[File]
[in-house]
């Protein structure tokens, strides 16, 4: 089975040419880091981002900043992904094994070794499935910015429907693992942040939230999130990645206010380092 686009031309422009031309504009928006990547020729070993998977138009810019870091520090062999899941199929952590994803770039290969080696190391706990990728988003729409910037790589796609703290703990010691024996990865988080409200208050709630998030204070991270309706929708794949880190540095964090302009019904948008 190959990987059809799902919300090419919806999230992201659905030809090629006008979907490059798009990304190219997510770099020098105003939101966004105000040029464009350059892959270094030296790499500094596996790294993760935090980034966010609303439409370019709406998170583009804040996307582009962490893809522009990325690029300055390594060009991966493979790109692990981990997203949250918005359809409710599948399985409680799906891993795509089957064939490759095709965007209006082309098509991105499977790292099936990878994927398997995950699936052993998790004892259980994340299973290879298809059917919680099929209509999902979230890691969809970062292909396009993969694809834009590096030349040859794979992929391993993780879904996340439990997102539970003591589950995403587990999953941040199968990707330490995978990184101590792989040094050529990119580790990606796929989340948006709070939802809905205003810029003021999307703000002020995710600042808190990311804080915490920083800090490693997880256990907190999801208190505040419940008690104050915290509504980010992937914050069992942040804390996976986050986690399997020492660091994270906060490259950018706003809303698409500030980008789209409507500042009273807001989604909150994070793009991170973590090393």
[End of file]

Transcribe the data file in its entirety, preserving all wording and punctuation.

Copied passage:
[in-house]
């Protein structure tokens, strides 16, 4: 089975040419880091981002900043992904094994070794499935910015429907693992942040939230999130990645206010380092 686009031309422009031309504009928006990547020729070993998977138009810019870091520090062999899941199929952590994803770039290969080696190391706990990728988003729409910037790589796609703290703990010691024996990865988080409200208050709630998030204070991270309706929708794949880190540095964090302009019904948008 190959990987059809799902919300090419919806999230992201659905030809090629006008979907490059798009990304190219997510770099020098105003939101966004105000040029464009350059892959270094030296790499500094596996790294993760935090980034966010609303439409370019709406998170583009804040996307582009962490893809522009990325690029300055390594060009991966493979790109692990981990997203949250918005359809409710599948399985409680799906891993795509089957064939490759095709965007209006082309098509991105499977790292099936990878994927398997995950699936052993998790004892259980994340299973290879298809059917919680099929209509999902979230890691969809970062292909396009993969694809834009590096030349040859794979992929391993993780879904996340439990997102539970003591589950995403587990999953941040199968990707330490995978990184101590792989040094050529990119580790990606796929989340948006709070939802809905205003810029003021999307703000002020995710600042808190990311804080915490920083800090490693997880256990907190999801208190505040419940008690104050915290509504980010992937914050069992942040804390996976986050986690399997020492660091994270906060490259950018706003809303698409500030980008789209409507500042009273807001989604909150994070793009991170973590090393």